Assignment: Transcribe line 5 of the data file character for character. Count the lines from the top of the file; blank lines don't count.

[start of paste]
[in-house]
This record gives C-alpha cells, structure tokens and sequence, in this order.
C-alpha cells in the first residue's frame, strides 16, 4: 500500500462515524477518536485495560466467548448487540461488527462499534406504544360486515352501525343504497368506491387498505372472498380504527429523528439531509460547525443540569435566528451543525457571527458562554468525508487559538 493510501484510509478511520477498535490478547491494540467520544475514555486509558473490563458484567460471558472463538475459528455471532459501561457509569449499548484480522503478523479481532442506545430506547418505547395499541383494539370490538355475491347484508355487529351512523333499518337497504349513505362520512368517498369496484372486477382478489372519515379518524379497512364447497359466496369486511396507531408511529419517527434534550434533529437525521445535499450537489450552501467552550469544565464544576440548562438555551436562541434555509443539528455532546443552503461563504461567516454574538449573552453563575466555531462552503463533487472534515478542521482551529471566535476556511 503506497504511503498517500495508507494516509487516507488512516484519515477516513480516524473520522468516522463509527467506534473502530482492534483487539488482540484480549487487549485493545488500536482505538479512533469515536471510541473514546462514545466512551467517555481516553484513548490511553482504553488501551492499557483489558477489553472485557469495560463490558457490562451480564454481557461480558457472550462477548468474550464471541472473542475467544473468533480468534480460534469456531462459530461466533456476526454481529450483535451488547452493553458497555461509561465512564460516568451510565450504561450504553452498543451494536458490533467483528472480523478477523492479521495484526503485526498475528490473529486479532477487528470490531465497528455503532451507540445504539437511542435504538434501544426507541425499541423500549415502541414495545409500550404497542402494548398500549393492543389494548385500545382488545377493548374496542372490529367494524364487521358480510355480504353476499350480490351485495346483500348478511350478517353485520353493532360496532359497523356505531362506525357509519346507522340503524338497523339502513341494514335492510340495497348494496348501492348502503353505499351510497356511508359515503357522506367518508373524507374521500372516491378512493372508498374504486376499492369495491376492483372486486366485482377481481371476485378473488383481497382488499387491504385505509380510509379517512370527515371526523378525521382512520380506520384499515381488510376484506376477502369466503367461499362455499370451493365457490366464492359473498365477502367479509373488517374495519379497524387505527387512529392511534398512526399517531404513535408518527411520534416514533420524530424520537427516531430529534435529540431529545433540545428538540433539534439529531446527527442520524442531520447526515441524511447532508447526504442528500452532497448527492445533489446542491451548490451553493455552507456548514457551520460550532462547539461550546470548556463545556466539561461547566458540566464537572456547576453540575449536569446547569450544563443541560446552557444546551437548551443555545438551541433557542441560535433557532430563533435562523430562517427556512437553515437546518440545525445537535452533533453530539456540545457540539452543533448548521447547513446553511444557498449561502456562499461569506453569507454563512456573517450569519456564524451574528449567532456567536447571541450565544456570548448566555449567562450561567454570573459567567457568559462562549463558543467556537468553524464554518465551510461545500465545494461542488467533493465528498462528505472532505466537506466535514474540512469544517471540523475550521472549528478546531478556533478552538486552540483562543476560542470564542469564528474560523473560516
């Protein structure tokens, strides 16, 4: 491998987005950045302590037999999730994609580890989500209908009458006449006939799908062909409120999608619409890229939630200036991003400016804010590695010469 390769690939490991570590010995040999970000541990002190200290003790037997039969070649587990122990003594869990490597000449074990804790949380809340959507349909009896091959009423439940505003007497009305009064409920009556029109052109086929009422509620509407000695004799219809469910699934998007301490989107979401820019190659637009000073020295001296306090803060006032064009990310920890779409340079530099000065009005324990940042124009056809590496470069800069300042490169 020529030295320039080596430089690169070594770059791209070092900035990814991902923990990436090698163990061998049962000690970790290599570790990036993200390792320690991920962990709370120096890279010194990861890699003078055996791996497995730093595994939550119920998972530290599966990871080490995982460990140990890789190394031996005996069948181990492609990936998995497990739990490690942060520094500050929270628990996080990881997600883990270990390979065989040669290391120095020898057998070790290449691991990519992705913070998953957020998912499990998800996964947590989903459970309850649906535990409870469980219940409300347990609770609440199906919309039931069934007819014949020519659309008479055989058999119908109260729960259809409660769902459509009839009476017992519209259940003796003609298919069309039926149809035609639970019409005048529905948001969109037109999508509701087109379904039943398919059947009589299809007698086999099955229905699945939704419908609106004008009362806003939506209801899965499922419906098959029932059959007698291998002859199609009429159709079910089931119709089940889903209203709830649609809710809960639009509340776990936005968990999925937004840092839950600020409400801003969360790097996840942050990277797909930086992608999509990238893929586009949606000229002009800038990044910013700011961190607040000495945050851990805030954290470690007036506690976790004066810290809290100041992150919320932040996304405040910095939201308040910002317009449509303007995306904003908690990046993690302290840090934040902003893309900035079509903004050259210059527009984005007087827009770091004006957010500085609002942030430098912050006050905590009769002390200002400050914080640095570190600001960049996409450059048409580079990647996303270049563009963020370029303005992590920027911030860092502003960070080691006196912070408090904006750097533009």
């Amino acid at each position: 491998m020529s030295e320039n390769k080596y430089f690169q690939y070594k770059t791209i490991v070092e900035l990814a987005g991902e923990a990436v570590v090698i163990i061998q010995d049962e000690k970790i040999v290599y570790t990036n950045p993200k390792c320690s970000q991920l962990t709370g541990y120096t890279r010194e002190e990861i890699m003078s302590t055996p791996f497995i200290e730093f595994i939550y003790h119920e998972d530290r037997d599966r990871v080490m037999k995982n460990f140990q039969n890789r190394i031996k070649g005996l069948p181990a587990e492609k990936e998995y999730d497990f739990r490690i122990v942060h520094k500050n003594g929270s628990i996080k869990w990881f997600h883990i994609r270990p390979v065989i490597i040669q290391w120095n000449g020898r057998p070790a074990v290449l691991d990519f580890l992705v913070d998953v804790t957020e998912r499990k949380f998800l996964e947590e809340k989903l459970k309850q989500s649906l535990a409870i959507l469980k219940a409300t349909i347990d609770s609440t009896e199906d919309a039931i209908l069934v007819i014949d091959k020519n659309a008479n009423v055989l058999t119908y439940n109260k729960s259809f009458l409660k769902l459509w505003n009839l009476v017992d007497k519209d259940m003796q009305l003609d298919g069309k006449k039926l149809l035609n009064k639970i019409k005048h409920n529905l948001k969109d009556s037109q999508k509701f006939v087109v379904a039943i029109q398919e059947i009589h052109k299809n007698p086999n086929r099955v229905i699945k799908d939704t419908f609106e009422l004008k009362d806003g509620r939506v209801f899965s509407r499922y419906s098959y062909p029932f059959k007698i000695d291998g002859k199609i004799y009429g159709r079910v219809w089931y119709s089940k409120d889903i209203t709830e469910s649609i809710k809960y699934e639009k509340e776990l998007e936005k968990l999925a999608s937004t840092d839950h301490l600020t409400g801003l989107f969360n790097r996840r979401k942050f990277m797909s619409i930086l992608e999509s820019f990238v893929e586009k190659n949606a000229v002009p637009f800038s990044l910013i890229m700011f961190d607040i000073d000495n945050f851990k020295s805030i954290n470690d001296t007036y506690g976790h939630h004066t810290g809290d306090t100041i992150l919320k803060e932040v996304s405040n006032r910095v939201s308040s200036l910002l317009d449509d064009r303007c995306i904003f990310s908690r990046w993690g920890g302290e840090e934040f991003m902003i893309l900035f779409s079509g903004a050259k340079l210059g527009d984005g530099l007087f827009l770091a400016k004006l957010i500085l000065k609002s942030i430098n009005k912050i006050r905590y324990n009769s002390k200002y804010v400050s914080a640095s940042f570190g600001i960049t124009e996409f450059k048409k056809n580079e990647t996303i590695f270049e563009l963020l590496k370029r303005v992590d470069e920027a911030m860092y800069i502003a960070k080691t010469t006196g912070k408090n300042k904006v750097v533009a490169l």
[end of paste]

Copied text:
């Amino acid at each position: 491998m020529s030295e320039n390769k080596y430089f690169q690939y070594k770059t791209i490991v070092e900035l990814a987005g991902e923990a990436v570590v090698i163990i061998q010995d049962e000690k970790i040999v290599y570790t990036n950045p993200k390792c320690s970000q991920l962990t709370g541990y120096t890279r010194e002190e990861i890699m003078s302590t055996p791996f497995i200290e730093f595994i939550y003790h119920e998972d530290r037997d599966r990871v080490m037999k995982n460990f140990q039969n890789r190394i031996k070649g005996l069948p181990a587990e492609k990936e998995y999730d497990f739990r490690i122990v942060h520094k500050n003594g929270s628990i996080k869990w990881f997600h883990i994609r270990p390979v065989i490597i040669q290391w120095n000449g020898r057998p070790a074990v290449l691991d990519f580890l992705v913070d998953v804790t957020e998912r499990k949380f998800l996964e947590e809340k989903l459970k309850q989500s649906l535990a409870i959507l469980k219940a409300t349909i347990d609770s609440t009896e199906d919309a039931i209908l069934v007819i014949d091959k020519n659309a008479n009423v055989l058999t119908y439940n109260k729960s259809f009458l409660k769902l459509w505003n009839l009476v017992d007497k519209d259940m003796q009305l003609d298919g069309k006449k039926l149809l035609n009064k639970i019409k005048h409920n529905l948001k969109d009556s037109q999508k509701f006939v087109v379904a039943i029109q398919e059947i009589h052109k299809n007698p086999n086929r099955v229905i699945k799908d939704t419908f609106e009422l004008k009362d806003g509620r939506v209801f899965s509407r499922y419906s098959y062909p029932f059959k007698i000695d291998g002859k199609i004799y009429g159709r079910v219809w089931y119709s089940k409120d889903i209203t709830e469910s649609i809710k809960y699934e639009k509340e776990l998007e936005k968990l999925a999608s937004t840092d839950h301490l600020t409400g801003l989107f969360n790097r996840r979401k942050f990277m797909s619409i930086l992608e999509s820019f990238v893929e586009k190659n949606a000229v002009p637009f800038s990044l910013i890229m700011f961190d607040i000073d000495n945050f851990k020295s805030i954290n470690d001296t007036y506690g976790h939630h004066t810290g809290d306090t100041i992150l919320k803060e932040v996304s405040n006032r910095v939201s308040s200036l910002l317009d449509d064009r303007c995306i904003f990310s908690r990046w993690g920890g302290e840090e934040f991003m902003i893309l900035f779409s079509g903004a050259k340079l210059g527009d984005g530099l007087f827009l770091a400016k004006l957010i500085l000065k609002s942030i430098n009005k912050i006050r905590y324990n009769s002390k200002y804010v400050s914080a640095s940042f570190g600001i960049t124009e996409f450059k048409k056809n580079e990647t996303i590695f270049e563009l963020l590496k370029r303005v992590d470069e920027a911030m860092y800069i502003a960070k080691t010469t006196g912070k408090n300042k904006v750097v533009a490169l």